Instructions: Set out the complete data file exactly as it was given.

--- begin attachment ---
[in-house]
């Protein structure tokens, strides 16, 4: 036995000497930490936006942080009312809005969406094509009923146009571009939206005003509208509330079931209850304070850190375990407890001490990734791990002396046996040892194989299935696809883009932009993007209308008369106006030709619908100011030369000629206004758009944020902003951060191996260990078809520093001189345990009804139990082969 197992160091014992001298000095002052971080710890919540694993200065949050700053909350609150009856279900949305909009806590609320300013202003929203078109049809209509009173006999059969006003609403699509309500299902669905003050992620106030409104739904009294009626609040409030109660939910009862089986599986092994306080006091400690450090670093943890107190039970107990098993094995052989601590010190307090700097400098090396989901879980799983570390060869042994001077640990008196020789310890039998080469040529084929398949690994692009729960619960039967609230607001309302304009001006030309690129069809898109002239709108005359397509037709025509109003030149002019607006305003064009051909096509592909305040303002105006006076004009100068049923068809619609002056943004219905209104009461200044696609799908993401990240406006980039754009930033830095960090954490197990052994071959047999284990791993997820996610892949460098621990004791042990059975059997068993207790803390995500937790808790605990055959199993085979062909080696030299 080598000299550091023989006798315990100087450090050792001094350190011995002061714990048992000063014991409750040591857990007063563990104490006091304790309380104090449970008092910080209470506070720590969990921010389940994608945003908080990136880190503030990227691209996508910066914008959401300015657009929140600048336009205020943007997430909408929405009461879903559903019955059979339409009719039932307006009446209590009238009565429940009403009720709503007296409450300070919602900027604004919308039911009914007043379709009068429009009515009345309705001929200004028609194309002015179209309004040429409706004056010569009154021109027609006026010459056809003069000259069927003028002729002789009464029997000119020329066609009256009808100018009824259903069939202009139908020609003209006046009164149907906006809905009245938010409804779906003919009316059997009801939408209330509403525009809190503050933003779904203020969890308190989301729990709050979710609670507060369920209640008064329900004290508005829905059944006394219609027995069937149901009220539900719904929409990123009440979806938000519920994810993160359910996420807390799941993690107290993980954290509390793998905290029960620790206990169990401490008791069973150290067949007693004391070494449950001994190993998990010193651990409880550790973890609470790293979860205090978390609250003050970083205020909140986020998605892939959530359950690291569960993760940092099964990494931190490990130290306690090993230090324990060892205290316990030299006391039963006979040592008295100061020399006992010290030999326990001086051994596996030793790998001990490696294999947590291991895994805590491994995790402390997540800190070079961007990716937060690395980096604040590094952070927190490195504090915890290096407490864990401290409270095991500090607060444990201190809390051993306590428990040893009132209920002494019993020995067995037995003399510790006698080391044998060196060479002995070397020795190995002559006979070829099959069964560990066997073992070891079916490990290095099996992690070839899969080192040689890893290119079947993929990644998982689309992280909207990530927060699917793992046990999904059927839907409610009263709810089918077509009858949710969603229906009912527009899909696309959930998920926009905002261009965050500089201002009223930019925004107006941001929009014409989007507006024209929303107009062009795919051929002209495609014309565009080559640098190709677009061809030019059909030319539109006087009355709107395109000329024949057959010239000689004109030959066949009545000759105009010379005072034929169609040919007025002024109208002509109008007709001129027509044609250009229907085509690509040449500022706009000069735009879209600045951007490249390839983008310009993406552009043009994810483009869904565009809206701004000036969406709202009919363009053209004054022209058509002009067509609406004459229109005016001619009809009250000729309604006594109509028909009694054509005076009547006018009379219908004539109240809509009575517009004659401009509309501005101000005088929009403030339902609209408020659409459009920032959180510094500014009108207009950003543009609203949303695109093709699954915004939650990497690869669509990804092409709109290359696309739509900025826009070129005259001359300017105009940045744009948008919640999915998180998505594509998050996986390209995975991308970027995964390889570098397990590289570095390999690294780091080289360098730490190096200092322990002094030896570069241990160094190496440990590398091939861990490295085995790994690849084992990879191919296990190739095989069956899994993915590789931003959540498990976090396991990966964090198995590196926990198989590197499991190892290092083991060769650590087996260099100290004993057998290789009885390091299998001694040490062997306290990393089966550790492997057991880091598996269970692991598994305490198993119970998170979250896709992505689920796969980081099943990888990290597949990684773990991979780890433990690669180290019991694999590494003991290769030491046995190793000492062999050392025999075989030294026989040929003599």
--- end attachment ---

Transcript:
[in-house]
């Protein structure tokens, strides 16, 4: 036995000497930490936006942080009312809005969406094509009923146009571009939206005003509208509330079931209850304070850190375990407890001490990734791990002396046996040892194989299935696809883009932009993007209308008369106006030709619908100011030369000629206004758009944020902003951060191996260990078809520093001189345990009804139990082969 197992160091014992001298000095002052971080710890919540694993200065949050700053909350609150009856279900949305909009806590609320300013202003929203078109049809209509009173006999059969006003609403699509309500299902669905003050992620106030409104739904009294009626609040409030109660939910009862089986599986092994306080006091400690450090670093943890107190039970107990098993094995052989601590010190307090700097400098090396989901879980799983570390060869042994001077640990008196020789310890039998080469040529084929398949690994692009729960619960039967609230607001309302304009001006030309690129069809898109002239709108005359397509037709025509109003030149002019607006305003064009051909096509592909305040303002105006006076004009100068049923068809619609002056943004219905209104009461200044696609799908993401990240406006980039754009930033830095960090954490197990052994071959047999284990791993997820996610892949460098621990004791042990059975059997068993207790803390995500937790808790605990055959199993085979062909080696030299 080598000299550091023989006798315990100087450090050792001094350190011995002061714990048992000063014991409750040591857990007063563990104490006091304790309380104090449970008092910080209470506070720590969990921010389940994608945003908080990136880190503030990227691209996508910066914008959401300015657009929140600048336009205020943007997430909408929405009461879903559903019955059979339409009719039932307006009446209590009238009565429940009403009720709503007296409450300070919602900027604004919308039911009914007043379709009068429009009515009345309705001929200004028609194309002015179209309004040429409706004056010569009154021109027609006026010459056809003069000259069927003028002729002789009464029997000119020329066609009256009808100018009824259903069939202009139908020609003209006046009164149907906006809905009245938010409804779906003919009316059997009801939408209330509403525009809190503050933003779904203020969890308190989301729990709050979710609670507060369920209640008064329900004290508005829905059944006394219609027995069937149901009220539900719904929409990123009440979806938000519920994810993160359910996420807390799941993690107290993980954290509390793998905290029960620790206990169990401490008791069973150290067949007693004391070494449950001994190993998990010193651990409880550790973890609470790293979860205090978390609250003050970083205020909140986020998605892939959530359950690291569960993760940092099964990494931190490990130290306690090993230090324990060892205290316990030299006391039963006979040592008295100061020399006992010290030999326990001086051994596996030793790998001990490696294999947590291991895994805590491994995790402390997540800190070079961007990716937060690395980096604040590094952070927190490195504090915890290096407490864990401290409270095991500090607060444990201190809390051993306590428990040893009132209920002494019993020995067995037995003399510790006698080391044998060196060479002995070397020795190995002559006979070829099959069964560990066997073992070891079916490990290095099996992690070839899969080192040689890893290119079947993929990644998982689309992280909207990530927060699917793992046990999904059927839907409610009263709810089918077509009858949710969603229906009912527009899909696309959930998920926009905002261009965050500089201002009223930019925004107006941001929009014409989007507006024209929303107009062009795919051929002209495609014309565009080559640098190709677009061809030019059909030319539109006087009355709107395109000329024949057959010239000689004109030959066949009545000759105009010379005072034929169609040919007025002024109208002509109008007709001129027509044609250009229907085509690509040449500022706009000069735009879209600045951007490249390839983008310009993406552009043009994810483009869904565009809206701004000036969406709202009919363009053209004054022209058509002009067509609406004459229109005016001619009809009250000729309604006594109509028909009694054509005076009547006018009379219908004539109240809509009575517009004659401009509309501005101000005088929009403030339902609209408020659409459009920032959180510094500014009108207009950003543009609203949303695109093709699954915004939650990497690869669509990804092409709109290359696309739509900025826009070129005259001359300017105009940045744009948008919640999915998180998505594509998050996986390209995975991308970027995964390889570098397990590289570095390999690294780091080289360098730490190096200092322990002094030896570069241990160094190496440990590398091939861990490295085995790994690849084992990879191919296990190739095989069956899994993915590789931003959540498990976090396991990966964090198995590196926990198989590197499991190892290092083991060769650590087996260099100290004993057998290789009885390091299998001694040490062997306290990393089966550790492997057991880091598996269970692991598994305490198993119970998170979250896709992505689920796969980081099943990888990290597949990684773990991979780890433990690669180290019991694999590494003991290769030491046995190793000492062999050392025999075989030294026989040929003599």